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Nutrición Hospitalaria

On-line version ISSN 1699-5198Print version ISSN 0212-1611

Nutr. Hosp. vol.37 n.1 Madrid Jan./Feb. 2020  Epub June 08, 2020 

Trabajos Originales

Adherence to Mediterranean diet is not associated with birthweight - Results form a sample of Canarian pregnant women

La adherencia a la dieta mediterránea no se asocia al peso al nacer: resultados de una muestra de mujeres canarias embarazadas

Laura Tomaino1  2  , Desiderio Reyes Suárez3  , Ana Reyes Domínguez3  , Loida García Cruz3  , Marta Ramos Díaz4  , Lluis Serra Majem2  3  5 

1Department of Clinical and Community Health (DISCCO). Università degli Studi di Milano. Milan, Italy.

2Research Institute of Biomedical and Health Sciences. Universidad de Las Palmas de Gran Canaria. Las Palmas de Gran Canaria, Spain.

3Complejo Hospitalario Universitario Insular Materno-Infantil (CHUIMI). Servicio Canario de la Salud. Las Palmas de Gran Canaria, Spain.

4Health Sciences Faculty. Universidad de Las Palmas de Gran Canaria. Las Palmas de Gran Canaria, Spain.

5Consorcio CIBER, M.P. Fisiopatología de la Obesidad y Nutrición (CIBERObn). Instituto de Salud Carlos III (ISCIII). Madrid, Spain.



the prevalence of overweight and obesity showed and increasing trend over the past few years. The burden of this epidemic represents a public health issue worldwide. Spain, and especially the Canary Islands, are not exempt. Pregnancy is a situation of weight gain, and the amount of such increase during gestation can affect the health status of both the mother and her baby. Thus, an optimal dietary style becomes of importance.


given the benefits of the Mediterranean diet (MD) on various health outcomes, we aimed to study the adherence to this dietary pattern in a sample of Canarian pregnant women, and to investigate its association with their newborn's weight.


adherence to MD as well as clinical history and anthropometrics were assessed in a sample of pregnant women followed at a Canarian hospital. Similarly, their newborn characteristics were studied.


our findings showed an overall low adherence to MD, with no association between this trend and birthweight.


in conclusion, specific tools should be tailored to the target population to assess adherence to MD, and further efforts should be made to promote a healthy eating pattern and lifestyle among the pregnant population.

Key words: Overweight; Obesity; BMI; Pregnancy; Mediterranean diet; Newborn's health



la prevalencia del sobrepeso y la obesidad presentó una tendencia al alza en los últimos años. La carga de esta epidemia supone un problema de salud pública en todo el mundo. España, y especialmente las Islas Canarias, no es una excepción. El embarazo es una situación en la que se gana peso y la cantidad de peso que se gana durante la gestación puede afectar al estado de salud tanto de la madre como del niño. Por tanto, adquiere importancia seguir un tipo de dieta óptimo.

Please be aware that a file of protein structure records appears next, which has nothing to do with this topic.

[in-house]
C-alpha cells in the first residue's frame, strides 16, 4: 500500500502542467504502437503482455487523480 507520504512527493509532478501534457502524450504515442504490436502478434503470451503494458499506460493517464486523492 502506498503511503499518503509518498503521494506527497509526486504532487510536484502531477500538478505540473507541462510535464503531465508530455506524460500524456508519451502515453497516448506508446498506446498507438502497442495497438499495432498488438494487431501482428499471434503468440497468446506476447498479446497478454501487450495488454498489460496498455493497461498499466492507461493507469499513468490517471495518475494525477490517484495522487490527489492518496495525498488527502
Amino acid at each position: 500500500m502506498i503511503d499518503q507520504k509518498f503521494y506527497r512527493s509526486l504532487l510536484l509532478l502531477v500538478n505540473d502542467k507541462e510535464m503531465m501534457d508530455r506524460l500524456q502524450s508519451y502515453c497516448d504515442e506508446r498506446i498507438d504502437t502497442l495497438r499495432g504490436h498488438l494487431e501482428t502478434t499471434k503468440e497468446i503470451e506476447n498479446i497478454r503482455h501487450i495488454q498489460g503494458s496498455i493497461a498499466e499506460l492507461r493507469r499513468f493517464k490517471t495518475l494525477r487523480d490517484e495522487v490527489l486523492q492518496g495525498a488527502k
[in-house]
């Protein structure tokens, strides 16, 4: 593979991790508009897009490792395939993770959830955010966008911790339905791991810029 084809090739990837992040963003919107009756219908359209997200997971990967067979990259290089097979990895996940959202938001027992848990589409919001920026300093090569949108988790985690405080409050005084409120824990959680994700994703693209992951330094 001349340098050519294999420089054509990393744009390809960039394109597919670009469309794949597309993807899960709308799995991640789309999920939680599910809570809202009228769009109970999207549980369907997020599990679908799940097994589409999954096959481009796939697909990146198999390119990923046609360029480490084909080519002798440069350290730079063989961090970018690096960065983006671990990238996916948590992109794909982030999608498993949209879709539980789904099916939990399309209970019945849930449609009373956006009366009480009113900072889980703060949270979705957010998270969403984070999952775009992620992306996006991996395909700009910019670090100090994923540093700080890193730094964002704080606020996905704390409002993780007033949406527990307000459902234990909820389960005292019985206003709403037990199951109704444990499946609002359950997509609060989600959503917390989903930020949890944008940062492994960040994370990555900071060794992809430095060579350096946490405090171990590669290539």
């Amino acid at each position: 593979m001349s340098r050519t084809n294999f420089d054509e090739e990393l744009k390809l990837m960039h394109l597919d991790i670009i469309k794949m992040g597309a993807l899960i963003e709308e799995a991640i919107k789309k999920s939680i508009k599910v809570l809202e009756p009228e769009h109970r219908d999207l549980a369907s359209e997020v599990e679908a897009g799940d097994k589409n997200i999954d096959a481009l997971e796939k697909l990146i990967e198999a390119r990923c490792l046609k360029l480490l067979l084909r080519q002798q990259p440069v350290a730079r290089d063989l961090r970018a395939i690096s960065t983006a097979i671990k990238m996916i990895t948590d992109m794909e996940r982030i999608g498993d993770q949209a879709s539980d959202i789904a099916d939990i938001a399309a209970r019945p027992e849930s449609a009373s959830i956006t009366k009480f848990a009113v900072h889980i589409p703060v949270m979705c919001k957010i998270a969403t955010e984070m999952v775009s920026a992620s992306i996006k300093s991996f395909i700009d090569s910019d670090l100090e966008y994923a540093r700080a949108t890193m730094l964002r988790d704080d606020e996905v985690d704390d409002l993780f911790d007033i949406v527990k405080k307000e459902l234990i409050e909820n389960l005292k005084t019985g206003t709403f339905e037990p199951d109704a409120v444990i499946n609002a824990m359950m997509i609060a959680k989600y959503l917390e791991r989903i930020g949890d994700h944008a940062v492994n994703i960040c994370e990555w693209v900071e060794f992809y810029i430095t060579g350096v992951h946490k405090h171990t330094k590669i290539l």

dados los beneficios de la dieta mediterránea (DM) sobre varios resultados de salud, nos propusimos estudiar la adherencia a este patrón dietético en una muestra de embarazadas canarias e investigar su asociación con el peso neonatal.


la adherencia a la DM, al igual que la historia clínica y la antropometría, se evaluó en una muestra de mujeres embarazadas seguidas en un hospital canario. También se estudiaron las características de los neonatos.


nuestros hallazgos mostraron una adherencia general baja a la DM, sin ninguna asociación entre esta tendencia y el peso al nacer.


en conclusión, se deben adaptar a la población objeto de este estudio herramientas específicas que sirvan para evaluar la adherencia a la DM, y se deben realizar nuevos esfuerzos para fomentar un patrón alimenticio y un estilo de vida saludables entre la población gestante.

Palabras clave: Sobrepeso; Obesidad; IMC; Embarazo; Dieta mediterránea; Salud del neonato


The World Health Organization (WHO) defines overweight and obesity as an abnormal or excessive fat accumulation that represents a risk to health, as well as an ascertained risk factor for chronic noncommunicable diseases (NCD) such as diabetes, cardiovascular diseases and cancer. In 2016, approximately 39 % of adults over 18 years of age were overweight, and 13 % were obese (1).

In Spain, in the Canary Islands, the prevalence of obesity represents a public health issue, as outlined by epidemiological studies over the last decade (2). In 2004, the DORICA study found in the Spanish adult population aged 25-60 years a prevalence of obesity of 15.5 % (13.2 % in men and 17.5 % in women) (3,4), and the highest prevalence was recorded in the south and north-east of Spain, and in the Canary Islands (14.21 % in men and 22.22 % in women) (5). The ENRICA study, conducted between the years 2008 and 2010, observed that about 36 % (32 % of men and 39 % of women) of the Spanish population aged 18 years or more had abdominal obesity, with a higher prevalence of obesity in the Canary Islands and in the south of Spain (6). Data collected between May 2014 and May 2015 showed that in the Spanish population aged 25 to 64 years the prevalence of overweight and obesity was 39.3 % and 21.6 %, respectively (7).

The burden of this epidemic affects not only the adult but also the pregnant population, as the number of women who are overweight or obese at the moment of conception is increasing. According to a study conducted at the Maternal and Child University Hospital of the Canary Islands, Spain, on a sample of women who gave birth at the same center during 2008 (n = 6,693) the prevalence of overweight and obesity prior to gestation was 25.0 % and 17.1 %, respectively (8).